Count Giacomo Leopardi

(29 June 1798 – 14 June 1837 / Rencanati)

Count Giacomo Leopardi Poems

1. Aspasia 4/10/2010
2. Calm After Storm 4/10/2010
3. Chorus Of The Dead 4/10/2010
4. Consalvo 4/10/2010
5. First Love 4/10/2010
6. Fragment I 4/10/2010
7. Fragment Ii 4/10/2010
8. Hymn To The Patriarchs 4/10/2010
9. Imitation 4/10/2010
10. L'Infinito 1/1/2004
11. Love And Death 4/10/2010
12. Night Song Of A Wandering Shepherd In Asia 4/10/2010
13. On An Old Sepuchral Bas-Relief 4/10/2010
14. On Dante's Monument, 1818 4/10/2010
15. On The Portrait Of A Beautiful Woman, 4/10/2010
16. Palinodia 4/10/2010
17. Recollections 4/10/2010
18. Scherzo 4/10/2010
19. The Dream 4/10/2010
20. The Evening Of The Holiday 4/10/2010
21. The Ginestra, 4/10/2010
22. The Infinite 4/10/2010
23. The Last Song Of Sappho 4/10/2010
24. The Lonely Life 4/10/2010
25. The Lonely Sparrow 4/10/2010
26. The Resurrection 4/10/2010
27. The Ruling Thought 4/10/2010
28. The Setting Of The Moon 4/10/2010
29. The Village Saturday Night 4/10/2010
30. The Younger Brutus 4/10/2010
31. To A Victor In A Game Of Pallone 4/10/2010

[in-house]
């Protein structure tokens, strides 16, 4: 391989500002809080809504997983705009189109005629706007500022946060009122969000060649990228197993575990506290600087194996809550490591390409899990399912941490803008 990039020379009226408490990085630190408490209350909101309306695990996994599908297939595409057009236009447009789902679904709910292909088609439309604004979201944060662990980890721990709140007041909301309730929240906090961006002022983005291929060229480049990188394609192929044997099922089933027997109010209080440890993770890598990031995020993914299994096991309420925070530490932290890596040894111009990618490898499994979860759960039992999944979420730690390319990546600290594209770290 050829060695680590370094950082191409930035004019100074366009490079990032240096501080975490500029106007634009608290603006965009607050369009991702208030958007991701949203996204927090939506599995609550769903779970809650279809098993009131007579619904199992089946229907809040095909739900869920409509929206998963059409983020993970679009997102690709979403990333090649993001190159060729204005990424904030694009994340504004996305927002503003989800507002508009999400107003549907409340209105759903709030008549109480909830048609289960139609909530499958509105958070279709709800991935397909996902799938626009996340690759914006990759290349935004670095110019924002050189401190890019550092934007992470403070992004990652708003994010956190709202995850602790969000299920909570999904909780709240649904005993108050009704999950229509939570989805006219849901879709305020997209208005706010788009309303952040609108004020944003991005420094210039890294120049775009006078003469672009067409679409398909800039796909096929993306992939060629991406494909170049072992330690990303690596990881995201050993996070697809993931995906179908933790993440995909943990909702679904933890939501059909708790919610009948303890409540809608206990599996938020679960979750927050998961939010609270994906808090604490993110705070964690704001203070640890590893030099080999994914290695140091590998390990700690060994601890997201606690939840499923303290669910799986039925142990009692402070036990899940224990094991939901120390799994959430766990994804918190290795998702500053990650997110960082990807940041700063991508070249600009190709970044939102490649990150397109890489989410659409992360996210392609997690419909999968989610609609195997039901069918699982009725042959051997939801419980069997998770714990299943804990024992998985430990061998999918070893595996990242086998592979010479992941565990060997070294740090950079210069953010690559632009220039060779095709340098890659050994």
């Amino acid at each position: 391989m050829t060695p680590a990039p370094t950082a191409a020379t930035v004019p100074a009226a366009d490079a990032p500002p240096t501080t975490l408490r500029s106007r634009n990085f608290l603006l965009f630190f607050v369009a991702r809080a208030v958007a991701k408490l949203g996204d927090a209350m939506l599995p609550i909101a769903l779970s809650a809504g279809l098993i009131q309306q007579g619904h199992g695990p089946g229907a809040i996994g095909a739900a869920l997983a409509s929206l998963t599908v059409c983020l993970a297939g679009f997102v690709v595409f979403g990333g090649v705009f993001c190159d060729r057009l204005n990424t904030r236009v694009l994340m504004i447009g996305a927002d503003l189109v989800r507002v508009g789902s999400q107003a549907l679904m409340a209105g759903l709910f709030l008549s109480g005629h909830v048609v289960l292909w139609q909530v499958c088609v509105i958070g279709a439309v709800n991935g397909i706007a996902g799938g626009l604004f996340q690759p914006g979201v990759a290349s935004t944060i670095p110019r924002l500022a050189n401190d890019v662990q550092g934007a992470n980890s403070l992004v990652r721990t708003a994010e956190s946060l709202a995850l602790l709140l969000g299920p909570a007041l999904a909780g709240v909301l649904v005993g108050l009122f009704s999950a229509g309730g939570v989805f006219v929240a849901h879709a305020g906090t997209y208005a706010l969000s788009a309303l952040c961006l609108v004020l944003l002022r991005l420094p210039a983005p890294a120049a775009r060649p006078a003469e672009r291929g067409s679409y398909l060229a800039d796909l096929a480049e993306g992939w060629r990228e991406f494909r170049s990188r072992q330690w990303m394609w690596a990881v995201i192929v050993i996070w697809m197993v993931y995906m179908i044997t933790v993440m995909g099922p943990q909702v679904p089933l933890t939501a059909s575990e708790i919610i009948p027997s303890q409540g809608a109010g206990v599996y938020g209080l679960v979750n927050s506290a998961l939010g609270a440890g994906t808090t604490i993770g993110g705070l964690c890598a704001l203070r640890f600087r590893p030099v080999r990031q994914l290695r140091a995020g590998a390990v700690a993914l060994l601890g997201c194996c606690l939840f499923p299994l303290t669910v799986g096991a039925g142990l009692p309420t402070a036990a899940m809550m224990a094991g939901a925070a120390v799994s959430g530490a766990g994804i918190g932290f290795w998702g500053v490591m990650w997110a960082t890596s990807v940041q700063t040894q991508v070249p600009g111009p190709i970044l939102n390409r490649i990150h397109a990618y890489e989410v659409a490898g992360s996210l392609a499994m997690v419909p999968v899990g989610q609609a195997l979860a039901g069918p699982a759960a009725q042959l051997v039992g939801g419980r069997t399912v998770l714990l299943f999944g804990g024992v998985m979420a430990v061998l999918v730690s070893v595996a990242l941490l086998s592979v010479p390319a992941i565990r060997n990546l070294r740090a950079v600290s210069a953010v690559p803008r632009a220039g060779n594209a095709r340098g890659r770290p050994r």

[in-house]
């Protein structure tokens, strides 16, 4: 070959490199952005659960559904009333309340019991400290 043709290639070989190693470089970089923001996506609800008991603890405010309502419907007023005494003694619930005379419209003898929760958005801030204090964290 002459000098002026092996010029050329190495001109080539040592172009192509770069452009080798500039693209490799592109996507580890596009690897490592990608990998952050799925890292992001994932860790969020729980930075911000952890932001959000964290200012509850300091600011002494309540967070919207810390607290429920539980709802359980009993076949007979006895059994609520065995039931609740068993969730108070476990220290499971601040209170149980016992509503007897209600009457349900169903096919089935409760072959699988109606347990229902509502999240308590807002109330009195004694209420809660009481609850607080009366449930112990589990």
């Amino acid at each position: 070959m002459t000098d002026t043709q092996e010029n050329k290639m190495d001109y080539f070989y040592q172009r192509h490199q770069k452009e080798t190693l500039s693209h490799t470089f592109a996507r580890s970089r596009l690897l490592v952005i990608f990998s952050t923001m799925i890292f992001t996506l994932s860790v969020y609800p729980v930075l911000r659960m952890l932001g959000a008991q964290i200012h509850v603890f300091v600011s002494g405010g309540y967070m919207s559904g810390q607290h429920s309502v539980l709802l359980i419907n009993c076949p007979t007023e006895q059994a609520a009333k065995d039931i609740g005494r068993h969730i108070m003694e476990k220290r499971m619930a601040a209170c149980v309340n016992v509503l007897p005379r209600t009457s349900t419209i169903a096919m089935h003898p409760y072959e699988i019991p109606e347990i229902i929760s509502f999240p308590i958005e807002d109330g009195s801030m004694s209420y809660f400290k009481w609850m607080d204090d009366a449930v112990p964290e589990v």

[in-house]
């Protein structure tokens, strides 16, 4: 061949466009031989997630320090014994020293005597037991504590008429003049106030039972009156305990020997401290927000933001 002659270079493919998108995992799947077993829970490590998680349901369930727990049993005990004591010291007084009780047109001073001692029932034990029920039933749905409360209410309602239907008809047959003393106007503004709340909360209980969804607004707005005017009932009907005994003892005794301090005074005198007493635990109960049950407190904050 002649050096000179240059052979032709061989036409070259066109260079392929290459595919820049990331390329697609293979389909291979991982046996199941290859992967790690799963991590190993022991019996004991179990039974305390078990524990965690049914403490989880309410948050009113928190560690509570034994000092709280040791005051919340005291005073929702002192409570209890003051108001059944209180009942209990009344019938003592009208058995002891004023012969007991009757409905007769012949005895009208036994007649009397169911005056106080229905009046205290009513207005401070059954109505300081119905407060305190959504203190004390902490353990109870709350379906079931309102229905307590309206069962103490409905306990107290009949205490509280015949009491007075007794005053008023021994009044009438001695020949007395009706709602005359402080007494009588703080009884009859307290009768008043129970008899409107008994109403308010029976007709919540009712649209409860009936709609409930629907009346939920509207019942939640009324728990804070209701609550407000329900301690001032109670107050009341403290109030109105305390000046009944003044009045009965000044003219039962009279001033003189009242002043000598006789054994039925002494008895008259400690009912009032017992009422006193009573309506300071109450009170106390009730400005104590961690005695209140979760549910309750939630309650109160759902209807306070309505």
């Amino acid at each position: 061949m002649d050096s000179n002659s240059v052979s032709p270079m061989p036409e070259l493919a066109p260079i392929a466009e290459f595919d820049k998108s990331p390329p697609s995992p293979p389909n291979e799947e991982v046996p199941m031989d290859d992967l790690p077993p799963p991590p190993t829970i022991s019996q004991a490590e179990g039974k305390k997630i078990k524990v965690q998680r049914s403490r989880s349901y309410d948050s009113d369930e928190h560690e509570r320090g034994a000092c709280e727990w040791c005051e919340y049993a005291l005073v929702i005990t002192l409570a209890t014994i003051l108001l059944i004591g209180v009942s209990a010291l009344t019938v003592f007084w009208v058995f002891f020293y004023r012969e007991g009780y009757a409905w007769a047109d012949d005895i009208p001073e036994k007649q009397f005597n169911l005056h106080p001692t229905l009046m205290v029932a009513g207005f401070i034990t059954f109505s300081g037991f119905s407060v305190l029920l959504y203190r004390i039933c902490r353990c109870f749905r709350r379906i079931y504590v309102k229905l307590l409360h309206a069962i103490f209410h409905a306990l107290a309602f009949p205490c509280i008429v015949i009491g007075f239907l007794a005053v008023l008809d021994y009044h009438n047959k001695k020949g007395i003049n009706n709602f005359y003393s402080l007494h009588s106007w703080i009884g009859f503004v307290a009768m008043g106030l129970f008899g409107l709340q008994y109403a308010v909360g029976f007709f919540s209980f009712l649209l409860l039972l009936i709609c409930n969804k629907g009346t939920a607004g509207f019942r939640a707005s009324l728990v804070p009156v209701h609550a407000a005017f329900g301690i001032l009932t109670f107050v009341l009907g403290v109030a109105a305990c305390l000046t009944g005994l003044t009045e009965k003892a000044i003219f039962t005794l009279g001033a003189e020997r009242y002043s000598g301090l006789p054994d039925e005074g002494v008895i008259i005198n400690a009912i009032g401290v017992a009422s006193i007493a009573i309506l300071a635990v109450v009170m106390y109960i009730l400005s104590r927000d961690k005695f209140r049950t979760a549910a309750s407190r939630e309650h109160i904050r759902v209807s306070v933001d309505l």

32. To Angelo Mai, 4/10/2010
33. To Count Carlo Pepoli 4/10/2010
34. To Himself 4/10/2010
35. To His Sister Paolina, 4/10/2010
36. To Italy (1818) 4/10/2010
37. To Sylvia 4/10/2010
38. To The Beloved 4/10/2010
39. To The Moon 4/10/2010
40. To The Spring 4/10/2010
Best Poem of Count Giacomo Leopardi

The Infinite

This solitary hill has always been dear to me
And this hedge, which prevents me from seeing most of
The endless horizon.
But when I sit and gaze, I imagine, in my thoughts
Endless spaces beyond the hedge,
An all encompassing silence and a deeply profound quiet,
To the point that my heart is almost overwhelmed.
And when I hear the wind rustling through the trees
I compare its voice to the infinite silence.
And eternity occurs to me, and all the ages past,
And the present time, and its sound.
Amidst this immensity my thought drowns:
And to founder in this sea ...

Read the full of The Infinite

Aspasia

At times thy image to my mind returns,
Aspasia. In the crowded streets it gleams
Upon me, for an instant, as I pass,
In other faces; or in lonely fields,
At noon-tide bright, beneath the silent stars,
With sudden and with startling vividness,
As if awakened by sweet harmony,
The splendid vision rises in my soul.
How worshipped once, ye gods, what a delight

[Hata Bildir]